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In Floresence
Cecil Taylor
In Floresence
Genre: Jazz
Avant garde jazz pianist Cecil Taylor in a 1990 release on A&M Records.


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CD Details

All Artists: Cecil Taylor
Title: In Floresence
Members Wishing: 5
Total Copies: 0
Label: A&M
Release Date: 2/14/1990
Genre: Jazz
Style: Avant Garde & Free Jazz
Number of Discs: 1
SwapaCD Credits: 1
UPCs: 075021528611, 075021528642, 075021528628


Product Description
Avant garde jazz pianist Cecil Taylor in a 1990 release on A&M Records.

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CD Reviews

14 Easy Pieces by Cecil Taylor
Joe Pierre | Los Angeles, CA United States | 07/01/2003
(5 out of 5 stars)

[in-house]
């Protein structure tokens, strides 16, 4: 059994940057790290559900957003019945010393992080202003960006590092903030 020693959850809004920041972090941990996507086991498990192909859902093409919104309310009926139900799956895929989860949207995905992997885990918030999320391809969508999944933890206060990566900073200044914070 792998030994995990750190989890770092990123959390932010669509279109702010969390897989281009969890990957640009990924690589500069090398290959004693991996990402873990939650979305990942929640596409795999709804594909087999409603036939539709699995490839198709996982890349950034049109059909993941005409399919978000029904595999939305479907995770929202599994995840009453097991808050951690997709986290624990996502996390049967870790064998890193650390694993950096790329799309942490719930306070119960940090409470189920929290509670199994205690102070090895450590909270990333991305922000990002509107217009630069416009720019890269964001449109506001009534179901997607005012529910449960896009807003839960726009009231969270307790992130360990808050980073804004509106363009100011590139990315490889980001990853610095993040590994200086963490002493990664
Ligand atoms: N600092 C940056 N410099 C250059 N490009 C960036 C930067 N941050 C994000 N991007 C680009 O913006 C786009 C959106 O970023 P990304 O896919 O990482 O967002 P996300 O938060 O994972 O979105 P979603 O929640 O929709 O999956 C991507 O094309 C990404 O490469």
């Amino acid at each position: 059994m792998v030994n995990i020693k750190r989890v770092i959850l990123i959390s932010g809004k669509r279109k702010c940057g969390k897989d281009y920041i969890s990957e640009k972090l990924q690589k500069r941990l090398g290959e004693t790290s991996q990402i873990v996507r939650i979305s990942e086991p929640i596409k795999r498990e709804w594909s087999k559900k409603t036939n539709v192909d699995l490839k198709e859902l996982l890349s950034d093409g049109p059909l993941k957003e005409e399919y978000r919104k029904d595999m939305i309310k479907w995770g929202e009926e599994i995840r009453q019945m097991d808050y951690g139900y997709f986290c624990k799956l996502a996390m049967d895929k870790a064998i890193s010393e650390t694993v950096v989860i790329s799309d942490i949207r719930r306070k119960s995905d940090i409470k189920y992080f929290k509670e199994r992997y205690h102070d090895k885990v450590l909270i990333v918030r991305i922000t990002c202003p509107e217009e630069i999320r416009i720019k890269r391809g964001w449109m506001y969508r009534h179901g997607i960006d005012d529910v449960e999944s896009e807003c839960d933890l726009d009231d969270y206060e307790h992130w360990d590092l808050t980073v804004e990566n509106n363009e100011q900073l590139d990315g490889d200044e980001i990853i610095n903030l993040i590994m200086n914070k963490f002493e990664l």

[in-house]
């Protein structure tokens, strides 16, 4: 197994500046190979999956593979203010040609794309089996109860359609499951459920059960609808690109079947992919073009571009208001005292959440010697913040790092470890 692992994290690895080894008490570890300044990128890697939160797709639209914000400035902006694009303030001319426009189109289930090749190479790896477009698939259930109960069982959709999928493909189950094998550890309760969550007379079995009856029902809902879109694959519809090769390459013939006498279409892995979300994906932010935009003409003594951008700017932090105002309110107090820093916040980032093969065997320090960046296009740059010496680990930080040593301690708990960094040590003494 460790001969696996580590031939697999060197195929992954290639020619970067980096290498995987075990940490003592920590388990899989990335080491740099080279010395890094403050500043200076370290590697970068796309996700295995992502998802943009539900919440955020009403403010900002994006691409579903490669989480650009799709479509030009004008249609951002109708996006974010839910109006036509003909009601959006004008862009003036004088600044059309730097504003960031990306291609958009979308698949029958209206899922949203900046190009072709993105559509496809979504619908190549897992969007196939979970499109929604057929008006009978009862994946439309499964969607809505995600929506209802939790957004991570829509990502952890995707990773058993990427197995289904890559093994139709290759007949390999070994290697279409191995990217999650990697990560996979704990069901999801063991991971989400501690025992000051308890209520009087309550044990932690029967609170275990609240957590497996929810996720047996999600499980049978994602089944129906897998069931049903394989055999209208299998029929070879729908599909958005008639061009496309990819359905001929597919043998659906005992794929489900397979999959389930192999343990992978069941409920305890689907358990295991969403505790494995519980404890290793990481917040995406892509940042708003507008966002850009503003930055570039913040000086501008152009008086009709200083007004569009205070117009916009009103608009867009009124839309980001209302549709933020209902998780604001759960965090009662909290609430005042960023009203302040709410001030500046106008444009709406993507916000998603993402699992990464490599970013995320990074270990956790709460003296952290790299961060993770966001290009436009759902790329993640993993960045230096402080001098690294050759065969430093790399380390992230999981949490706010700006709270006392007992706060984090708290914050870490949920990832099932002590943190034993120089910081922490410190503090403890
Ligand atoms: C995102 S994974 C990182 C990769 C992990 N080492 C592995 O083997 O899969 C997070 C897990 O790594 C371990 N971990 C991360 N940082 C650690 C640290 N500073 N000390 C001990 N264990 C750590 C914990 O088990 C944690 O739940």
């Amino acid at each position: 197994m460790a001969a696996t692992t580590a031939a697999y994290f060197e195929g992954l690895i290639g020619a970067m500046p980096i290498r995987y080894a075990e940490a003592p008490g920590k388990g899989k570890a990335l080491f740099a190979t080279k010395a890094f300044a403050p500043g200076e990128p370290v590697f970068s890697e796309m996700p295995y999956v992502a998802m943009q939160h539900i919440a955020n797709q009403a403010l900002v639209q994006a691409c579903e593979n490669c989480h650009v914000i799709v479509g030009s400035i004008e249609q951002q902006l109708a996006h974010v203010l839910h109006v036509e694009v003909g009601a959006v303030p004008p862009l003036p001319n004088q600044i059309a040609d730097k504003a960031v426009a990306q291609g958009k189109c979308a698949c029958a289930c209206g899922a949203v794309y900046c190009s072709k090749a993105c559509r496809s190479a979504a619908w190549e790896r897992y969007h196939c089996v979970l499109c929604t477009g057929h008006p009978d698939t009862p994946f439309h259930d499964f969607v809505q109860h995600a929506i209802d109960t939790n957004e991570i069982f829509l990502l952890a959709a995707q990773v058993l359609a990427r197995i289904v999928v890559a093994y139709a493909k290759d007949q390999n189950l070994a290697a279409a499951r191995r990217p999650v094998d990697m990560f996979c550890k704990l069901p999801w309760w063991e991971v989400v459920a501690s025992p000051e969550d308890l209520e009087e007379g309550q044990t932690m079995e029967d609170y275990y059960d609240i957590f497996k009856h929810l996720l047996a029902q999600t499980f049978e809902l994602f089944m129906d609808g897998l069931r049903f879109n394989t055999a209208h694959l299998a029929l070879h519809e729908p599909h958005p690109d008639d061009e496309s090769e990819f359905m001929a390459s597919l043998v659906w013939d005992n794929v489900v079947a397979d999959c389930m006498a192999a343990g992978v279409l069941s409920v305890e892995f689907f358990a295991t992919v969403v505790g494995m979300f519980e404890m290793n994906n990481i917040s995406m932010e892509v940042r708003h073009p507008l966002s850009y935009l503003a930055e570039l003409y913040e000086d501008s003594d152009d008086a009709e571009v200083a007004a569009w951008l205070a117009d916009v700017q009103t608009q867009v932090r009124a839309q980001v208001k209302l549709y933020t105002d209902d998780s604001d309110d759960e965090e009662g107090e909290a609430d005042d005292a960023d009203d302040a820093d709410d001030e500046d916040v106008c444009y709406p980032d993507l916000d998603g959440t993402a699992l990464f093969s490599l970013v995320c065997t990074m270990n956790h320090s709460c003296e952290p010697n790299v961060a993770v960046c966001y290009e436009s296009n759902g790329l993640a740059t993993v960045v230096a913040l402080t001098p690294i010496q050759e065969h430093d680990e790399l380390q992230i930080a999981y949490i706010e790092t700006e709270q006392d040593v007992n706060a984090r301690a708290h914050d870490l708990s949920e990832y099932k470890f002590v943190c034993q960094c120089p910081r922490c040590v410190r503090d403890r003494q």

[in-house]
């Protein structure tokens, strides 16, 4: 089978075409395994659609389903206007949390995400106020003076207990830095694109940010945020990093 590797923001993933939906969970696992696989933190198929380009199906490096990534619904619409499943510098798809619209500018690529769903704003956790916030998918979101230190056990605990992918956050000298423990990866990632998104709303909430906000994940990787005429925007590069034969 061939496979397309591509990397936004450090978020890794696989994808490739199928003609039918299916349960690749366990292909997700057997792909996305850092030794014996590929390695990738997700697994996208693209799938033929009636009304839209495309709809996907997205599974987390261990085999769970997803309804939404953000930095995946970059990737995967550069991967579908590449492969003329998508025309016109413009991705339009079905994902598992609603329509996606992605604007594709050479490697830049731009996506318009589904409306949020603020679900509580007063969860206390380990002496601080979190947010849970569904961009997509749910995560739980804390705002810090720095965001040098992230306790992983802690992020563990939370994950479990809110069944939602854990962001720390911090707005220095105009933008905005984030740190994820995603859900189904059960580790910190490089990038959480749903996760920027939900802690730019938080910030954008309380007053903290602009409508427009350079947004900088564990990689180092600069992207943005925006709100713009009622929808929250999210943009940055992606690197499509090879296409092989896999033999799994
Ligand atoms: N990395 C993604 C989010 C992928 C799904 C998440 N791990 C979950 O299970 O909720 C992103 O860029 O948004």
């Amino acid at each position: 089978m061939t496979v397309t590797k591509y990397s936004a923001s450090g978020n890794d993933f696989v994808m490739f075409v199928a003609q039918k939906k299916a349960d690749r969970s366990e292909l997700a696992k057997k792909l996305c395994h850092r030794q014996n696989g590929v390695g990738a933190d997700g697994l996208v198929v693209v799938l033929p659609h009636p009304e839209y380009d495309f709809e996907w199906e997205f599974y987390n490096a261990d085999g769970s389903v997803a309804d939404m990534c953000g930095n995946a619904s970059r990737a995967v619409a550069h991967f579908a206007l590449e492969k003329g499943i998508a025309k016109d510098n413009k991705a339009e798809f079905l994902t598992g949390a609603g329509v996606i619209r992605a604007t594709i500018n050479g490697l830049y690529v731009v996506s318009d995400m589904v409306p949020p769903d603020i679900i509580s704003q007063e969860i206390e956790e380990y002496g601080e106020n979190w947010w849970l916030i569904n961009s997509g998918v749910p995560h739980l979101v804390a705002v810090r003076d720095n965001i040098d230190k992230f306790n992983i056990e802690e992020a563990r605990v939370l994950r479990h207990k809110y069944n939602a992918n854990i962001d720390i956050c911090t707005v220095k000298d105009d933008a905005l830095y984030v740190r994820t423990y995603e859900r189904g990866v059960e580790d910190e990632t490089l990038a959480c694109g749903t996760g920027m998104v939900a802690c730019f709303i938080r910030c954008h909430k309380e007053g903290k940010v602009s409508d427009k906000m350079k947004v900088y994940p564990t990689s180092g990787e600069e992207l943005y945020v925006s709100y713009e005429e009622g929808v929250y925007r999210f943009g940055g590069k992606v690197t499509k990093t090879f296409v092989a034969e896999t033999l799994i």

"This is an out of print recording by A&M put out in 1990 -- a year when the label got adventurous and recorded the "Modern Masters Jazz Series" (they also recorded Sun Ra). It's too bad this is out of print -- it is an unmitigated gem in the Cecil Taylor catalog -- a good starting point for newcomers and a unique album for those already Cecil disciples. Cecil's first album (Jazz Advance) featured brief trio numbers, but after the 1960's he pretty much abandoned short group pieces in favor of extended hour long concerts and the occasional quick solo encore. This album (along with the more recently released Momentum Space) is a notable exception. The studio recording is a collection of 14 short works featuring Cecil along with William Parker (bass) and Gregg Bendian (percussion). Most of the tracks are preceded by a short poetic recitation (actually recorded separately on a different date) 'introducing' each piece. The music itself is accessible -- the trio interacts well throughout and the playing is fairly reigned in for Cecil. Parker spent several formative years with Cecil and is one of his best accompanists (probably his best bassist) -- on this album, he uses his bow quite a bit. Bendian likewise employs a bow on his cymbals in places and in general serves to embellish the piano playing rather than compete with it. As far as Cecil goes, his pianistic signatures abound with thundering chord clusters and short, fast runs throughout, but the overall tone is a bit more subdued and lyrical as his short encore performances usually are. In addition to the trio music, there are some unique explorations as well -- each musician gets a solo number (Cecil on "Ell Moving Track," Parker on "Anast in Crisis...," and Bendian on "Entity"); there is a longer free group improvisation with a lot of vocalisms ("Chal Chuiatlichue Green Goddess..."); and finally a fantastic poetic monologue by Cecil ("Morning of Departure") that captivates. A great recording and a good choice for those who enjoy Cecil's shorter works."